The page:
By 1968 the first Longines watches arrived in the United States, and within a few years Longines was awarded a gold medal for precision and reliability at the Universal Exposition of Vienna. Ernest would go on to trademark his watches with a winged clepsydra, an ancient device which measured time by marking the regulated flow of water though a small opening, and the word Longines on the dials of his watches in order to discourage imitation.
Looking carefully at the center of the Longines trademark a small box that represents this device can be seen. It is believed that the company abandoned the procedure at some point because there are several Longines watches that do not have the logo. In 1880, the Wittnauer Co. would become the exclusive sales agent for Longines in the United States, and this relationship would last for over 100 years!
While several prestigious watch companies existed at the same time as Longines, Longines began to make a name for itself in the area of chronometers. In 1889, Longines provide the chronometers for Luigi Amedeo, who was an Italian explorer, to take with him on an expedition to the North Pole. Unfortunately for Luigi, he never made it, but his failure marks the beginning of Longines’ history as the first choice of explorers and adventurers. Longines does hold that their first cased wrist watches were done in 1905, the first wrist chronographs appeared in the sporting markets as early as 1910. Furthermore, Longines produced military watches for World War I, some of them with shrapnel covers!
The years after World War I marked a “Golden Age” for Longines, which produced as many as 122,000 watches a year. It would be during this era that Longines produced its most famous watches the Weems and the Lindbergh models.
In 1936, the Wittnauer family sold A. Wittnauer Co. and renamed it the Longines-Wittnauer Company. This name became so pervasive that some people think that the watches are synonymous. But, of course, they are not. Their movements are distinct and not interchangeable with one another.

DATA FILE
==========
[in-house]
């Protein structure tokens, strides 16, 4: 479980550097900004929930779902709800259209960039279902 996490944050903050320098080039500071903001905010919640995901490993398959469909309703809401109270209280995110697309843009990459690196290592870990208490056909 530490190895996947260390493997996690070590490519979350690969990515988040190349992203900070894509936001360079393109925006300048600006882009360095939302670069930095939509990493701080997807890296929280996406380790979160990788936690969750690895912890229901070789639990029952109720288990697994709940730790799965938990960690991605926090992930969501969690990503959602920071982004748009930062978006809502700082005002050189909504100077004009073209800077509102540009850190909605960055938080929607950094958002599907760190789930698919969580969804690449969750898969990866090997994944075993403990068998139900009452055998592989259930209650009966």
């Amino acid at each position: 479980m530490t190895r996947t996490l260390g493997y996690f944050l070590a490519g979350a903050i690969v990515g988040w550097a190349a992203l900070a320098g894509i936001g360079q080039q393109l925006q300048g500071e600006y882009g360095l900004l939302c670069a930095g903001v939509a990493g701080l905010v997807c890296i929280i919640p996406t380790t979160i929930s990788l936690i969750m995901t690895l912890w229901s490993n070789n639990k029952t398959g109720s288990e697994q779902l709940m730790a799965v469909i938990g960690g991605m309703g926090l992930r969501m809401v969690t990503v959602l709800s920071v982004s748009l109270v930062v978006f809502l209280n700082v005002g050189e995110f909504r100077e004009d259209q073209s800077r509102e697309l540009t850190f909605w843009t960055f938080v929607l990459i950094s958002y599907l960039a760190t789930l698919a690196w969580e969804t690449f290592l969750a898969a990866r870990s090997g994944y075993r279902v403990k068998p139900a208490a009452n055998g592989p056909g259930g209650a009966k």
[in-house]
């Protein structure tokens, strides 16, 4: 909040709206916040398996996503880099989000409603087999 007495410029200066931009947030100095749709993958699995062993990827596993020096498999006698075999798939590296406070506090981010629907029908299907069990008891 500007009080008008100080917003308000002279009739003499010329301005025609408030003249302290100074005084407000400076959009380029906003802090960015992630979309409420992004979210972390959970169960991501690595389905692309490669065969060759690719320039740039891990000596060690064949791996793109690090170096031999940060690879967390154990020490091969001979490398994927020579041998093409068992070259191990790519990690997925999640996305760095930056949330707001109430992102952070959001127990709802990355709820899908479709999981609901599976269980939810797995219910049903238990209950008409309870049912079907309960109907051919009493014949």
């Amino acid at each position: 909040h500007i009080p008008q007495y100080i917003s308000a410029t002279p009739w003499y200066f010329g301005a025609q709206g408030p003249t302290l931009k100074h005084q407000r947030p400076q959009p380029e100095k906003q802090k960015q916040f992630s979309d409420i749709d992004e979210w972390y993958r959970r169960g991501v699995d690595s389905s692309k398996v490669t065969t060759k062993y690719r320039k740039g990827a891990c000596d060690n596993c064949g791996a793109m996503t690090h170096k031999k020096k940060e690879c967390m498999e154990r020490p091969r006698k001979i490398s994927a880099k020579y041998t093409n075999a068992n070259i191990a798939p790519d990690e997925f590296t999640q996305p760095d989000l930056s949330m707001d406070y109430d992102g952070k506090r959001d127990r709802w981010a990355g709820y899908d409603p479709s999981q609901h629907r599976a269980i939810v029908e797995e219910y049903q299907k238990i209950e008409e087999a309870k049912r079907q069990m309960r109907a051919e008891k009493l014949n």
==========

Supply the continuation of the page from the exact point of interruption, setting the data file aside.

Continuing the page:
The company began to produce military issue watches during World War II. Most of these watches were for the European forces.
In 1994, Longines and Wittnauer parted company, and Swiss giant SMH, which holds title to Hamilton, Omega and Tissot, got the name.
The history of the Wittnauer Watch Company begins in 1872, when young Albert Wittnauer arrived in New York via Switzerland to work for his brother-in-law, an importer of Swiss watches. By 1874, younger brother, Louis Wittnauer joins the operation in New York. To satisfy a growing U.S. watch market, the Wittnauer brothers created the Wittnauer brand of watches, manufactured in Geneva, Switzerland. These watches, priced more reasonably than other Swiss imports, are finely crafted, and were an instant success on the American market. In 1890, the company is formally established as the A. Wittnauer Watch Company, with offices in New York.
Along with Longines, the Wittnauer brand became almost synonymous with timepieces known for their accuracy for chronometers for navigators, astronomers, and explorers.
By 1916, the Wittnauer brothers having passed away, control of the company shifted to their younger sister, Martha Wittnauer. This alone is remarkable, with women’s suffrage a few years away, the Wittnauer Watch Company becomes one of few successful business enterprises with a woman in charge. She would be the loudest voice in encouraging Wittnauer’s further involvement with the aviation industry. During her tenure Wittnauer watches would become some of the most highly regarded sports watches that included moisture resistance and precision timing.